The idea was to buy the stock dirt cheap and sell once the short term pessimism wears off. The price action of this trade is given below


So what was the net result – around 40% gain and I would give myself a B+.

This type of investing is more suited to my personal temperament. I am able to analyze that the market is being too pessimistic due to short term factors. If the business is doing fine and there are no management issues, I am able to take a mid size position and make reasonable returns over a one year time frame.

These kinds of opportunities are not risk free (infinite computers has its own issues) and there is always an element of luck in it. However, some of these opportunities can act as placeholders for cash, if I cannot find something better to do.

Not all trading

If you have started reading my blog recently, you may feel that I am into short term trading. That is miles from the actual reality. The above cases, are just experiments on the side, representing not more than 1% of my personal portfolio.

Why do it ? I will put it down to curiosity. I just like to explore different approaches and see how they work out. In the end, most of them turn out to be unsuitable to my temperament. I am not saying that these are not valid approaches (others may do it well), but just that they don’t suit my temperament,

The long term changes

The key change I have been focusing on my core portfolio, is moving towards higher focus or concentration. I have kept a fairly diversified portfolio in the past with majority of positions under 10% of the total portfolio. I have now started increasing the size of some positions where I have a higher level of confidence in them.

Chicken that I am, the move is likely to be very slow and measured.

Stocks discussed in this post are for educational purpose only and not recommendations to buy or sell. Please contact a certified investment adviser for your investment decisions. Please read disclaimer towards the end of blog.


Failure is a better teacher than success. This holds true in the case of investing too. I have been looking closely at some of the recent cases such as Arshiya international, gitanjali gems, CEBBCO, Kingfisher airlines, Zylog limited and some older ones such as reliance communications, DLF, SSI, aftek and many more.

These are extreme examples of spectacular drops in stock price of 80% and more. These examples are the exact inverse of multi-baggers and a few of such positions can decimate one’s portfolio. I have mostly been able to avoid such cases in the past (except SSI and zylog, which was self inflicted) and think it is important to avoid such extreme failure to make above average returns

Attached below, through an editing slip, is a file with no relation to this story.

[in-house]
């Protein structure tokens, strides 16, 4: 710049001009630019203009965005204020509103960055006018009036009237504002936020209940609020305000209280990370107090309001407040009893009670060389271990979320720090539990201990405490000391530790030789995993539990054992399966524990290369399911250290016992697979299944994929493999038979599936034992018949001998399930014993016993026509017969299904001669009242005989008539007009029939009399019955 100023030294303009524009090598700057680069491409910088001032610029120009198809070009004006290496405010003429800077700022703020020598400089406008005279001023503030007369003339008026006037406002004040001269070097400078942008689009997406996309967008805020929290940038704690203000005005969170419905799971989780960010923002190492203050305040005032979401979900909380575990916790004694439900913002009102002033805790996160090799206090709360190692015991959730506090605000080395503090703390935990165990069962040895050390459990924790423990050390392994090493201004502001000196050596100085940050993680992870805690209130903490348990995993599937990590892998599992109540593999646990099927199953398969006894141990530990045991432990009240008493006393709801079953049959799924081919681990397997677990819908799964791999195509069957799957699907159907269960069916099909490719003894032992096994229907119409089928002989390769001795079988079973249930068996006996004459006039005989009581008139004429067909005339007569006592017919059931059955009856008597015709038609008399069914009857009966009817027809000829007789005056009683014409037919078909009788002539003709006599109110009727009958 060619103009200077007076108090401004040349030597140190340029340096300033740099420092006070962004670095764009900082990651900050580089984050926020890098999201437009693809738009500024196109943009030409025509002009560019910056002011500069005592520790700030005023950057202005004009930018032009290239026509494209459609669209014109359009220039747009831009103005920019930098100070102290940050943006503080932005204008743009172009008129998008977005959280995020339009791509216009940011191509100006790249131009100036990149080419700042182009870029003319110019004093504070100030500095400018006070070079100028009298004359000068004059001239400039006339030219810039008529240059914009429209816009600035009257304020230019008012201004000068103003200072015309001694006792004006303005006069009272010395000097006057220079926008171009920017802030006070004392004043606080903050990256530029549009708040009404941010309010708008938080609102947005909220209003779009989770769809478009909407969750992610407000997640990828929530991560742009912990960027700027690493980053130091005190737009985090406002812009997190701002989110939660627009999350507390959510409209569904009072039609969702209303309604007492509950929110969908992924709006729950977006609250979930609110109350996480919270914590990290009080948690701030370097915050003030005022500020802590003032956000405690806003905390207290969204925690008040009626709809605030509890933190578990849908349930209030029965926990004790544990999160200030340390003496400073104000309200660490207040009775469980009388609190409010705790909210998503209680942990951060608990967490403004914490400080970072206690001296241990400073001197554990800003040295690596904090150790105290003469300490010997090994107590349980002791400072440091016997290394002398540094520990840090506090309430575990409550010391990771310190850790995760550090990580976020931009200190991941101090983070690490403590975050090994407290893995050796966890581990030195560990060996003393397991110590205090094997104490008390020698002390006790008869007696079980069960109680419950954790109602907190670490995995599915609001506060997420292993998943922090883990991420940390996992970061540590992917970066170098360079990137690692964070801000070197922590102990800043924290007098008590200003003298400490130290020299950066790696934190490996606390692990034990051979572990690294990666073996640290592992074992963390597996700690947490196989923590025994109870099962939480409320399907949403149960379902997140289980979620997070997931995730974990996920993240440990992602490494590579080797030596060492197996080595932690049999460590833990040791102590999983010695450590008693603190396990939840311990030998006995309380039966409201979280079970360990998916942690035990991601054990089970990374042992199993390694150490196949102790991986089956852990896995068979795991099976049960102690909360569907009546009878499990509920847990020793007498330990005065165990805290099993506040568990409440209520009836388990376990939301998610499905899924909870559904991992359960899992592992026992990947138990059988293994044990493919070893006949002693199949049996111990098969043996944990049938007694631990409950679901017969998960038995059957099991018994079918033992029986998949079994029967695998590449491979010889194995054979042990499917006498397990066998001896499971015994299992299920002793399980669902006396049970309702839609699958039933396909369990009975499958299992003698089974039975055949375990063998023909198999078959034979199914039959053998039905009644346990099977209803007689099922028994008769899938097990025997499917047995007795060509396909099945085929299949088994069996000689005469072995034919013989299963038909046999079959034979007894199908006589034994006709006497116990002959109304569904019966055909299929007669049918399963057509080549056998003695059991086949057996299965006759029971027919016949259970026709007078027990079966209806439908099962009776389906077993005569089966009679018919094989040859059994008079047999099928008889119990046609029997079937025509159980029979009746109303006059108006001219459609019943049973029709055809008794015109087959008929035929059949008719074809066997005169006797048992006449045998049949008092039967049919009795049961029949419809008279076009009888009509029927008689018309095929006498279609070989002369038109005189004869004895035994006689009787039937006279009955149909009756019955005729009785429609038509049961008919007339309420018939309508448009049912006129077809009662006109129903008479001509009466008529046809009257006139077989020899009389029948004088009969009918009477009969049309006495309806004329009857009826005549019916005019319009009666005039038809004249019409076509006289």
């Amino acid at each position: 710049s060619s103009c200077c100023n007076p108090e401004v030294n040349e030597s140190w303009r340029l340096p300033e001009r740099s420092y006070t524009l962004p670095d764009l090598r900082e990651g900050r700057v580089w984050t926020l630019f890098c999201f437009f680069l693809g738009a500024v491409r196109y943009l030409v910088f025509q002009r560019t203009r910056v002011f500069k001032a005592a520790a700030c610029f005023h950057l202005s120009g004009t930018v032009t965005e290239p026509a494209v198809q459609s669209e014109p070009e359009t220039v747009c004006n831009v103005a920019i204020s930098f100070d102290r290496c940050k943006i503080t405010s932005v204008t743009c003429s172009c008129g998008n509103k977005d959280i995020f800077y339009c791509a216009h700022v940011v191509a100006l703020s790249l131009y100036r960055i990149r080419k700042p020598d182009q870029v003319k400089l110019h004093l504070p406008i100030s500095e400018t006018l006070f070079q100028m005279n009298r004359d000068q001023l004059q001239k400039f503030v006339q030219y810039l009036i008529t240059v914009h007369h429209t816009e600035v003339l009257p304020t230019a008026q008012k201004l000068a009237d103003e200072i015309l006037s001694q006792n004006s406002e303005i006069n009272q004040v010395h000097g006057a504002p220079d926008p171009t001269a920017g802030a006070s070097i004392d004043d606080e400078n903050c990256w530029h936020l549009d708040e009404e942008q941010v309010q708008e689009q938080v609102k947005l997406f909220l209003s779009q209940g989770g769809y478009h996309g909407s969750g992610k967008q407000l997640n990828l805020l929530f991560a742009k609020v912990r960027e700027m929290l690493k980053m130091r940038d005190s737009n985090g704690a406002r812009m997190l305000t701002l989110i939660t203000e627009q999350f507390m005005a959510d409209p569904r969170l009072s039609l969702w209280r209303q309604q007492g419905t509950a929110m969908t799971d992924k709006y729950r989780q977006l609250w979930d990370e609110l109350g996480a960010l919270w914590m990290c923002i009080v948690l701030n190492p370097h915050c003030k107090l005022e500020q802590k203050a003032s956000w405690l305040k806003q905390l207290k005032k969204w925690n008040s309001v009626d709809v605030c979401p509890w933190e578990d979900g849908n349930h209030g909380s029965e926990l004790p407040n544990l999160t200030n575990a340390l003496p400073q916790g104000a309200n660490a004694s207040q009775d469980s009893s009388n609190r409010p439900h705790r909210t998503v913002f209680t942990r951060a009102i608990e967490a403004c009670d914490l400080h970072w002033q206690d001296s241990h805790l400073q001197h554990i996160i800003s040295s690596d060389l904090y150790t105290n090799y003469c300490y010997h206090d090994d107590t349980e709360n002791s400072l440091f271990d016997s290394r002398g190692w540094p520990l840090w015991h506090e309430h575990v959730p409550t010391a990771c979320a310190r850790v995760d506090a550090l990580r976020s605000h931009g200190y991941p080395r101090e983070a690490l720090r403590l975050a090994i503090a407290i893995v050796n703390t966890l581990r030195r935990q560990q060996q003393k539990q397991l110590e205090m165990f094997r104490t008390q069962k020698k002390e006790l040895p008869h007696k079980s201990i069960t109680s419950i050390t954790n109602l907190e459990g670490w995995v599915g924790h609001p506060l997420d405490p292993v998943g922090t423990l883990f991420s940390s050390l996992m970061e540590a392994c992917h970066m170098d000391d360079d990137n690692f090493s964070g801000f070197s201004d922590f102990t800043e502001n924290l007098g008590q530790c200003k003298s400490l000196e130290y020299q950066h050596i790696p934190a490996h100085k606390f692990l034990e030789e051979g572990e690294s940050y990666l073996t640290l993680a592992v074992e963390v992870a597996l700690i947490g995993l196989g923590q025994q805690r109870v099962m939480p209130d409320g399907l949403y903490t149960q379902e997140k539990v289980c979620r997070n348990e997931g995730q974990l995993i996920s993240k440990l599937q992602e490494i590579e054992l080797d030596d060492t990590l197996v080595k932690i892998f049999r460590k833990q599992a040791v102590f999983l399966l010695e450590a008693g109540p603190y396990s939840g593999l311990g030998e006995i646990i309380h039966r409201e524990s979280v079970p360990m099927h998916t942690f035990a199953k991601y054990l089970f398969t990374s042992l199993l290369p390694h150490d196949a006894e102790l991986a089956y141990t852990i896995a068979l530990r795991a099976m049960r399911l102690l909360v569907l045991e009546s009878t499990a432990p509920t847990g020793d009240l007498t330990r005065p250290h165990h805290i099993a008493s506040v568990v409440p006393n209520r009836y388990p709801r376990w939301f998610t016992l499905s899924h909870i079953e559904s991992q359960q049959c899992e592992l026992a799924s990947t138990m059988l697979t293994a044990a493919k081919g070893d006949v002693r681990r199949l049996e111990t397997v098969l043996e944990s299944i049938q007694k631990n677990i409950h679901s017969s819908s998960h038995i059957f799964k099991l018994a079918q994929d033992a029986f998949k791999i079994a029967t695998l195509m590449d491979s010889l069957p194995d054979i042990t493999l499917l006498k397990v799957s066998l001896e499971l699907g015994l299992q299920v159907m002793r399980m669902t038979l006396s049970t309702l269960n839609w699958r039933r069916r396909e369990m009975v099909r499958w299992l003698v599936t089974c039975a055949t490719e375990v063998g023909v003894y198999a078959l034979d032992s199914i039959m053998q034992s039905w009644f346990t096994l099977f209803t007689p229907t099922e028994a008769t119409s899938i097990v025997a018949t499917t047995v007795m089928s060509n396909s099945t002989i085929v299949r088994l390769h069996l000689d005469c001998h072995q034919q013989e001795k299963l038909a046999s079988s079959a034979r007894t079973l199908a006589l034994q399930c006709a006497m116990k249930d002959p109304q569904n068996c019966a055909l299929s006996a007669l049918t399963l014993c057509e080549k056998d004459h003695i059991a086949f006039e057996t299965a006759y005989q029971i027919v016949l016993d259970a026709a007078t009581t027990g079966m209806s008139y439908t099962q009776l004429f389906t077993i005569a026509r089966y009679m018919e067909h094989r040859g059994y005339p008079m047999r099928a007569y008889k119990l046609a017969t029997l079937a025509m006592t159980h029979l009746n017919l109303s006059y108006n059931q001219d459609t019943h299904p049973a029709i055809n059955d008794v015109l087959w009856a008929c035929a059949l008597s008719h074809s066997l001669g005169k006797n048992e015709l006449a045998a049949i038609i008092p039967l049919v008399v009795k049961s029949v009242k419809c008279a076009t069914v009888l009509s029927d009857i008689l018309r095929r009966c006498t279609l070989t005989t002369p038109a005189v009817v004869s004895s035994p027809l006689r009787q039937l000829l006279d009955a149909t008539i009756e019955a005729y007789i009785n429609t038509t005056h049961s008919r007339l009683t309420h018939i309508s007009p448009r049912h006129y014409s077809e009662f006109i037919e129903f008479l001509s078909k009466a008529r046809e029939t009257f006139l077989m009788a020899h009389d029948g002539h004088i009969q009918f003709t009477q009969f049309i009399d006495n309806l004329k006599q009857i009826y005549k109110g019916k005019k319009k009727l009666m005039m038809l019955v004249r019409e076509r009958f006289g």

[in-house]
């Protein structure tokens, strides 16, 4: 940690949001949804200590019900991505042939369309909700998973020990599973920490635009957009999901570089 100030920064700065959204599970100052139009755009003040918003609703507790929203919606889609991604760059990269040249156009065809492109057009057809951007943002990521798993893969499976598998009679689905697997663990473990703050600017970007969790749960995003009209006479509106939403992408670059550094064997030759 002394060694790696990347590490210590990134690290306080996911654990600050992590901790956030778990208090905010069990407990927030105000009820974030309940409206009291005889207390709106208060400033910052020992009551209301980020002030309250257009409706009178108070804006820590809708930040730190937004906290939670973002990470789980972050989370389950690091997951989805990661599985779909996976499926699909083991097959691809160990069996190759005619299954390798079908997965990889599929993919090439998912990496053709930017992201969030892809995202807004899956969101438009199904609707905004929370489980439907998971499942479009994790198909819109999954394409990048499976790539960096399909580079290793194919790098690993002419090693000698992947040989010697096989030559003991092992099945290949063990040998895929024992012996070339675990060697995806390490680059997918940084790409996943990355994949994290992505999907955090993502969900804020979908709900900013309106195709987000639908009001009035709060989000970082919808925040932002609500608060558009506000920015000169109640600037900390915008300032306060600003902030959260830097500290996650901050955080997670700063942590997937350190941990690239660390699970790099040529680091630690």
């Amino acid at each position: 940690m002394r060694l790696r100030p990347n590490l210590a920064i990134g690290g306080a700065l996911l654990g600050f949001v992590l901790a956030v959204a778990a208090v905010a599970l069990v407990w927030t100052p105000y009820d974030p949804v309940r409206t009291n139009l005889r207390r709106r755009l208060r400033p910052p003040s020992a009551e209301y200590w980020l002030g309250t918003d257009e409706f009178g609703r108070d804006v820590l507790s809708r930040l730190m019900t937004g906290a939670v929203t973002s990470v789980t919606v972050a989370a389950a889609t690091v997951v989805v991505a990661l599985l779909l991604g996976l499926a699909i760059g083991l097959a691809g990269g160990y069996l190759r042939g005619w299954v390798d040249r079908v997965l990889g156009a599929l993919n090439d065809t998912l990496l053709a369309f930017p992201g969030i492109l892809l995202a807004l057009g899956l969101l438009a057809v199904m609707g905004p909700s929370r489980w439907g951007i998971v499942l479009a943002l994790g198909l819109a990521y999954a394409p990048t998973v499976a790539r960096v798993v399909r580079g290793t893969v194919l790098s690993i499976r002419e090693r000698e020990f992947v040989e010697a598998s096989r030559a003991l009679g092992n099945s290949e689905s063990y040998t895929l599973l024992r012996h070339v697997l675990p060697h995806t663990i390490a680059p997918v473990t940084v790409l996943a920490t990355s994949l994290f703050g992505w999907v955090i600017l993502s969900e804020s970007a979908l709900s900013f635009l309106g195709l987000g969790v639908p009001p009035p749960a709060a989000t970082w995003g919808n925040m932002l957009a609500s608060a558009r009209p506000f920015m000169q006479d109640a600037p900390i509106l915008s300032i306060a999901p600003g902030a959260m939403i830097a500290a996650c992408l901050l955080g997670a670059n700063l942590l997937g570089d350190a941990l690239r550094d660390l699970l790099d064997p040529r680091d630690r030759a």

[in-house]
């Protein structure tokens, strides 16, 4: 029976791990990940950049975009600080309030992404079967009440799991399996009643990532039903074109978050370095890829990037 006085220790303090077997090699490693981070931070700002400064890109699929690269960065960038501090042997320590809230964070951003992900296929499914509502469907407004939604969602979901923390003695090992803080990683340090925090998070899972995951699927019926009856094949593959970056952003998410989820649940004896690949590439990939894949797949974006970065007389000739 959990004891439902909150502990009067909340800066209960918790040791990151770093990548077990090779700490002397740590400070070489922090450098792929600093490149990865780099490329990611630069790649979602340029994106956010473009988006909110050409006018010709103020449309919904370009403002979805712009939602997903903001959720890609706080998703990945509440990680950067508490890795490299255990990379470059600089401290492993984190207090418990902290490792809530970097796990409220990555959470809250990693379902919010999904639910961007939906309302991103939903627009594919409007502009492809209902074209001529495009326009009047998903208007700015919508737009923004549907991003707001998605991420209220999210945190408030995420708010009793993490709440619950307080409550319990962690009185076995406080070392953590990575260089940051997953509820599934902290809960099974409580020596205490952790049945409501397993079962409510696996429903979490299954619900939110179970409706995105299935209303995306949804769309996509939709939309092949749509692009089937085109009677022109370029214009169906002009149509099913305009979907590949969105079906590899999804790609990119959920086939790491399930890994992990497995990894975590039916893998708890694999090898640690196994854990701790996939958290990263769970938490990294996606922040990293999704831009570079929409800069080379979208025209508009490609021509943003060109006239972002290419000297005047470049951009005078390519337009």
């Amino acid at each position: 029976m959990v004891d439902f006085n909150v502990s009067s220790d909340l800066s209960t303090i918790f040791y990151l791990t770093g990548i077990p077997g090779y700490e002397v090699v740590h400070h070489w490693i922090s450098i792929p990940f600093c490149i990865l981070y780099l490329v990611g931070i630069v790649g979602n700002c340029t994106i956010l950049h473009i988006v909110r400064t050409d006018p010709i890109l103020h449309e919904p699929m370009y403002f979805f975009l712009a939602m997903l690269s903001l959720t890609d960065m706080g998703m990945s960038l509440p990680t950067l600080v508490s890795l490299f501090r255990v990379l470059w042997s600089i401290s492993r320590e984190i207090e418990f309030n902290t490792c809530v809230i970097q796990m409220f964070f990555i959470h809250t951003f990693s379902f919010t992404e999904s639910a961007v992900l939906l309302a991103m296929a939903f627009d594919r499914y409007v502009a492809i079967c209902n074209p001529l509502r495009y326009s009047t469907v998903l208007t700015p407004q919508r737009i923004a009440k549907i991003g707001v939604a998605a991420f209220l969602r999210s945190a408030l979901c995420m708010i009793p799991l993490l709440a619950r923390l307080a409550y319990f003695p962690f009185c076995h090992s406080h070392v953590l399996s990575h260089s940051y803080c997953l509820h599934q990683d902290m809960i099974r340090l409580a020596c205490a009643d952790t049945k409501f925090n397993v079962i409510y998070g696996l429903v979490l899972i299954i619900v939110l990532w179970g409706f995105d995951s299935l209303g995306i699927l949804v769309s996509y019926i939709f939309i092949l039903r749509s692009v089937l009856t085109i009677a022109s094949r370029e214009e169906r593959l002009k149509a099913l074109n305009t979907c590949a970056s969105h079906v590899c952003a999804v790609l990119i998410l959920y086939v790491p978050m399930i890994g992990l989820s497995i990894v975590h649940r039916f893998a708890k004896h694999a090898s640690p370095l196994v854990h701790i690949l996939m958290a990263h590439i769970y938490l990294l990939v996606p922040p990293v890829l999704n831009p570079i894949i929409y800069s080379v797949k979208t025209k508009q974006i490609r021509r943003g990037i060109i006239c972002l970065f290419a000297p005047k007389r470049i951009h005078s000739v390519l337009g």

Why analyze such cases? On that count, I am following these comments from Charlie munger on learning from failure

You don’t have to pee on an electric fence to learn not to do it
Tell me where I’m going to die, that is, so I don’t go there

It is not always fraud
I have seen an oversimplification on the cause of failure in the above cases. A lot of investors think it has been caused by management stupidity or greed. The reason for this conclusion is due to some high profile failures such as satyam.

It is easy to say that the management was unethical (Which is true in several cases) and hence the business failed. I think that is intellectual laziness. There are several other companies where the management is a bit suspect, but the company and its stock has not collapsed (though did not perform as well)

Some key factors

On going through all these companies, I am able to see some common threads. These factors may be present in combination in some cases or one of the factors could be dominant in others. In most cases, however it was the combination which sank the ship

1. Low return on asset/ equity due to commodity or highly competitive business (think airlines or telecom)
2. Low free cash flow (after taking into account Working capital needs and obsolescence risk/ business model changes )
3. Growth obsession funded by debt, resulting in high debt equity ratios (2:1 or higher)
4. Cyclical industry with 1,2 and 3
5. Growth obsession with expansion into foreign markets (most likely from pricey acquisitions) stemming from management’s grandiose views of building an empire (rather than focusing on value creation)
6. Management failure/ governance issue (with diversion of funds into sister firms in some cases)